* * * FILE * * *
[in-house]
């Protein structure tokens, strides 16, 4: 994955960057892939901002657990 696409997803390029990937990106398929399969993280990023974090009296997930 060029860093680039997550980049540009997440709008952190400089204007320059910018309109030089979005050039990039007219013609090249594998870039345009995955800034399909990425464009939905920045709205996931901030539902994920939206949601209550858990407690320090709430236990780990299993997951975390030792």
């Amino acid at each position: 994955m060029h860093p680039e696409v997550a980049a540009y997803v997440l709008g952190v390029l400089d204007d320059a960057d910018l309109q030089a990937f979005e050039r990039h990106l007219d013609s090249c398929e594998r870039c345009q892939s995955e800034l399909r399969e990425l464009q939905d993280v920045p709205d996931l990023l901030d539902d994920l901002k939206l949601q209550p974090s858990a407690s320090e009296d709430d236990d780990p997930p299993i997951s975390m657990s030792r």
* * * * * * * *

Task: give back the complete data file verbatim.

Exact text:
[in-house]
């Protein structure tokens, strides 16, 4: 994955960057892939901002657990 696409997803390029990937990106398929399969993280990023974090009296997930 060029860093680039997550980049540009997440709008952190400089204007320059910018309109030089979005050039990039007219013609090249594998870039345009995955800034399909990425464009939905920045709205996931901030539902994920939206949601209550858990407690320090709430236990780990299993997951975390030792």
């Amino acid at each position: 994955m060029h860093p680039e696409v997550a980049a540009y997803v997440l709008g952190v390029l400089d204007d320059a960057d910018l309109q030089a990937f979005e050039r990039h990106l007219d013609s090249c398929e594998r870039c345009q892939s995955e800034l399909r399969e990425l464009q939905d993280v920045p709205d996931l990023l901030d539902d994920l901002k939206l949601q209550p974090s858990a407690s320090e009296d709430d236990d780990p997930p299993i997951s975390m657990s030792r």